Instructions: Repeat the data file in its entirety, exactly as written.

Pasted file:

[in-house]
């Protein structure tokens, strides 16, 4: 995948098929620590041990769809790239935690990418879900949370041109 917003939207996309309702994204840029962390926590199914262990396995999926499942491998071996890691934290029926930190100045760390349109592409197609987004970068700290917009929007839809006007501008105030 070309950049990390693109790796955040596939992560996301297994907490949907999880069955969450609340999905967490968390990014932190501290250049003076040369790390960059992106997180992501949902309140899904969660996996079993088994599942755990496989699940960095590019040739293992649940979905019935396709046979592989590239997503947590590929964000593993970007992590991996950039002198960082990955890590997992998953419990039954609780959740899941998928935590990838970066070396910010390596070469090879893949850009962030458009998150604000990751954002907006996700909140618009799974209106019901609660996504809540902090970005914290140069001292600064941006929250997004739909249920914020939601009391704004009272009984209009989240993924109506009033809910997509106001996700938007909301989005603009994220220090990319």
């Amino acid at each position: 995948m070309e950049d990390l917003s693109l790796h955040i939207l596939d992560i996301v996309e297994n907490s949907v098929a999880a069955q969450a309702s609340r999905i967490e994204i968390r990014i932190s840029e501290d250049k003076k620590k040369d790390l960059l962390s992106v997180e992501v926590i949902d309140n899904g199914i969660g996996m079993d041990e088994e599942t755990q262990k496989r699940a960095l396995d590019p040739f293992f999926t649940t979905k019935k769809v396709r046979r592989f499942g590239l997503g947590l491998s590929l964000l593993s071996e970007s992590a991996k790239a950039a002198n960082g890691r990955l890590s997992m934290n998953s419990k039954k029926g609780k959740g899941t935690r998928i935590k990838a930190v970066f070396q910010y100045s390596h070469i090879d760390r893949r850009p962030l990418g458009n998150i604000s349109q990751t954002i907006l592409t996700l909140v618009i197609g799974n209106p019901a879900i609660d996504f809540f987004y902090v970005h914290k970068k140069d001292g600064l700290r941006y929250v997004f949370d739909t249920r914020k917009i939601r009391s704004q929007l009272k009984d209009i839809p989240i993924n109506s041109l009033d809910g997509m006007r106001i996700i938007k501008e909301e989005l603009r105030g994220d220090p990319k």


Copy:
[in-house]
């Protein structure tokens, strides 16, 4: 995948098929620590041990769809790239935690990418879900949370041109 917003939207996309309702994204840029962390926590199914262990396995999926499942491998071996890691934290029926930190100045760390349109592409197609987004970068700290917009929007839809006007501008105030 070309950049990390693109790796955040596939992560996301297994907490949907999880069955969450609340999905967490968390990014932190501290250049003076040369790390960059992106997180992501949902309140899904969660996996079993088994599942755990496989699940960095590019040739293992649940979905019935396709046979592989590239997503947590590929964000593993970007992590991996950039002198960082990955890590997992998953419990039954609780959740899941998928935590990838970066070396910010390596070469090879893949850009962030458009998150604000990751954002907006996700909140618009799974209106019901609660996504809540902090970005914290140069001292600064941006929250997004739909249920914020939601009391704004009272009984209009989240993924109506009033809910997509106001996700938007909301989005603009994220220090990319």
């Amino acid at each position: 995948m070309e950049d990390l917003s693109l790796h955040i939207l596939d992560i996301v996309e297994n907490s949907v098929a999880a069955q969450a309702s609340r999905i967490e994204i968390r990014i932190s840029e501290d250049k003076k620590k040369d790390l960059l962390s992106v997180e992501v926590i949902d309140n899904g199914i969660g996996m079993d041990e088994e599942t755990q262990k496989r699940a960095l396995d590019p040739f293992f999926t649940t979905k019935k769809v396709r046979r592989f499942g590239l997503g947590l491998s590929l964000l593993s071996e970007s992590a991996k790239a950039a002198n960082g890691r990955l890590s997992m934290n998953s419990k039954k029926g609780k959740g899941t935690r998928i935590k990838a930190v970066f070396q910010y100045s390596h070469i090879d760390r893949r850009p962030l990418g458009n998150i604000s349109q990751t954002i907006l592409t996700l909140v618009i197609g799974n209106p019901a879900i609660d996504f809540f987004y902090v970005h914290k970068k140069d001292g600064l700290r941006y929250v997004f949370d739909t249920r914020k917009i939601r009391s704004q929007l009272k009984d209009i839809p989240i993924n109506s041109l009033d809910g997509m006007r106001i996700i938007k501008e909301e989005l603009r105030g994220d220090p990319k």